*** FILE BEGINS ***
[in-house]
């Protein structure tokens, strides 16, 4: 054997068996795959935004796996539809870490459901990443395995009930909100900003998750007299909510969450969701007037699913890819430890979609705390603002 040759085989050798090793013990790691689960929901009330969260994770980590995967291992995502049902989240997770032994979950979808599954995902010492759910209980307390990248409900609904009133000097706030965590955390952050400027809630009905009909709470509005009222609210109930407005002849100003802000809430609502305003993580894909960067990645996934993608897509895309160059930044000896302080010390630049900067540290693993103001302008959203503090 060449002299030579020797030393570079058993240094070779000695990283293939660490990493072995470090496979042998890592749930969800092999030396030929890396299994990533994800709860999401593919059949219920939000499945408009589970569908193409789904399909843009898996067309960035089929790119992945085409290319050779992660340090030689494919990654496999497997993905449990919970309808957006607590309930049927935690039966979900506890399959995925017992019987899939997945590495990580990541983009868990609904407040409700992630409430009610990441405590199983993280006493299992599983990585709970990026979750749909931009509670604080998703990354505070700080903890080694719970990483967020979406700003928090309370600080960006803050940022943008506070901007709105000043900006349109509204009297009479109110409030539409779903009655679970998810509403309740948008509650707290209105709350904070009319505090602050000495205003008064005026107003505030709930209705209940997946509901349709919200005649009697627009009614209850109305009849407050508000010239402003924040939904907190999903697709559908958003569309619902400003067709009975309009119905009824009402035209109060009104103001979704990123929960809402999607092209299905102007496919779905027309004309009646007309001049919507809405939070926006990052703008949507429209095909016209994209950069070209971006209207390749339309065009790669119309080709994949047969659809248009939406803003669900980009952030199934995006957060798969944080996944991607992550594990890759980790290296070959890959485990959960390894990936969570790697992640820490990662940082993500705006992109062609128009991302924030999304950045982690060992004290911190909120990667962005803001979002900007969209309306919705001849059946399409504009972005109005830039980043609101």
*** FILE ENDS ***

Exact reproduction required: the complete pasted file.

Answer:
[in-house]
């Protein structure tokens, strides 16, 4: 054997068996795959935004796996539809870490459901990443395995009930909100900003998750007299909510969450969701007037699913890819430890979609705390603002 040759085989050798090793013990790691689960929901009330969260994770980590995967291992995502049902989240997770032994979950979808599954995902010492759910209980307390990248409900609904009133000097706030965590955390952050400027809630009905009909709470509005009222609210109930407005002849100003802000809430609502305003993580894909960067990645996934993608897509895309160059930044000896302080010390630049900067540290693993103001302008959203503090 060449002299030579020797030393570079058993240094070779000695990283293939660490990493072995470090496979042998890592749930969800092999030396030929890396299994990533994800709860999401593919059949219920939000499945408009589970569908193409789904399909843009898996067309960035089929790119992945085409290319050779992660340090030689494919990654496999497997993905449990919970309808957006607590309930049927935690039966979900506890399959995925017992019987899939997945590495990580990541983009868990609904407040409700992630409430009610990441405590199983993280006493299992599983990585709970990026979750749909931009509670604080998703990354505070700080903890080694719970990483967020979406700003928090309370600080960006803050940022943008506070901007709105000043900006349109509204009297009479109110409030539409779903009655679970998810509403309740948008509650707290209105709350904070009319505090602050000495205003008064005026107003505030709930209705209940997946509901349709919200005649009697627009009614209850109305009849407050508000010239402003924040939904907190999903697709559908958003569309619902400003067709009975309009119905009824009402035209109060009104103001979704990123929960809402999607092209299905102007496919779905027309004309009646007309001049919507809405939070926006990052703008949507429209095909016209994209950069070209971006209207390749339309065009790669119309080709994949047969659809248009939406803003669900980009952030199934995006957060798969944080996944991607992550594990890759980790290296070959890959485990959960390894990936969570790697992640820490990662940082993500705006992109062609128009991302924030999304950045982690060992004290911190909120990667962005803001979002900007969209309306919705001849059946399409504009972005109005830039980043609101």